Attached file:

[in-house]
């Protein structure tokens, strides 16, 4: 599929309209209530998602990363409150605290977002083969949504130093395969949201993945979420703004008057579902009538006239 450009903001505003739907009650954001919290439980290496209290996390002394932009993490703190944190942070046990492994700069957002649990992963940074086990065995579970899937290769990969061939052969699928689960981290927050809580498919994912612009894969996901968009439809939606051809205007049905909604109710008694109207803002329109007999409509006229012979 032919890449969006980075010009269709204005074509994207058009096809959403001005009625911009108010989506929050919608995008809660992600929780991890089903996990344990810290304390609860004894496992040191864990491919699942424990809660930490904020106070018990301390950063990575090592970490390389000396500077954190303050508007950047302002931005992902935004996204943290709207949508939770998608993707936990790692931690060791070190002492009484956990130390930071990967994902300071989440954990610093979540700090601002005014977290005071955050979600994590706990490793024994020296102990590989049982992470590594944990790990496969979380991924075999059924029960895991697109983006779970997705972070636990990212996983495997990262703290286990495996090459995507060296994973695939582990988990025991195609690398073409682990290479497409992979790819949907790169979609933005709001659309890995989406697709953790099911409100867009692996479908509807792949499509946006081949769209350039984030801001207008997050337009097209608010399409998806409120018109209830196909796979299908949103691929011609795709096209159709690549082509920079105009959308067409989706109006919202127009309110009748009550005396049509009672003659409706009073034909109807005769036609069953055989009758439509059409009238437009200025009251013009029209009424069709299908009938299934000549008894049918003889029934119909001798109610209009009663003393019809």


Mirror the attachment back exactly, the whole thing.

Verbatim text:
[in-house]
């Protein structure tokens, strides 16, 4: 599929309209209530998602990363409150605290977002083969949504130093395969949201993945979420703004008057579902009538006239 450009903001505003739907009650954001919290439980290496209290996390002394932009993490703190944190942070046990492994700069957002649990992963940074086990065995579970899937290769990969061939052969699928689960981290927050809580498919994912612009894969996901968009439809939606051809205007049905909604109710008694109207803002329109007999409509006229012979 032919890449969006980075010009269709204005074509994207058009096809959403001005009625911009108010989506929050919608995008809660992600929780991890089903996990344990810290304390609860004894496992040191864990491919699942424990809660930490904020106070018990301390950063990575090592970490390389000396500077954190303050508007950047302002931005992902935004996204943290709207949508939770998608993707936990790692931690060791070190002492009484956990130390930071990967994902300071989440954990610093979540700090601002005014977290005071955050979600994590706990490793024994020296102990590989049982992470590594944990790990496969979380991924075999059924029960895991697109983006779970997705972070636990990212996983495997990262703290286990495996090459995507060296994973695939582990988990025991195609690398073409682990290479497409992979790819949907790169979609933005709001659309890995989406697709953790099911409100867009692996479908509807792949499509946006081949769209350039984030801001207008997050337009097209608010399409998806409120018109209830196909796979299908949103691929011609795709096209159709690549082509920079105009959308067409989706109006919202127009309110009748009550005396049509009672003659409706009073034909109807005769036609069953055989009758439509059409009238437009200025009251013009029209009424069709299908009938299934000549008894049918003889029934119909001798109610209009009663003393019809």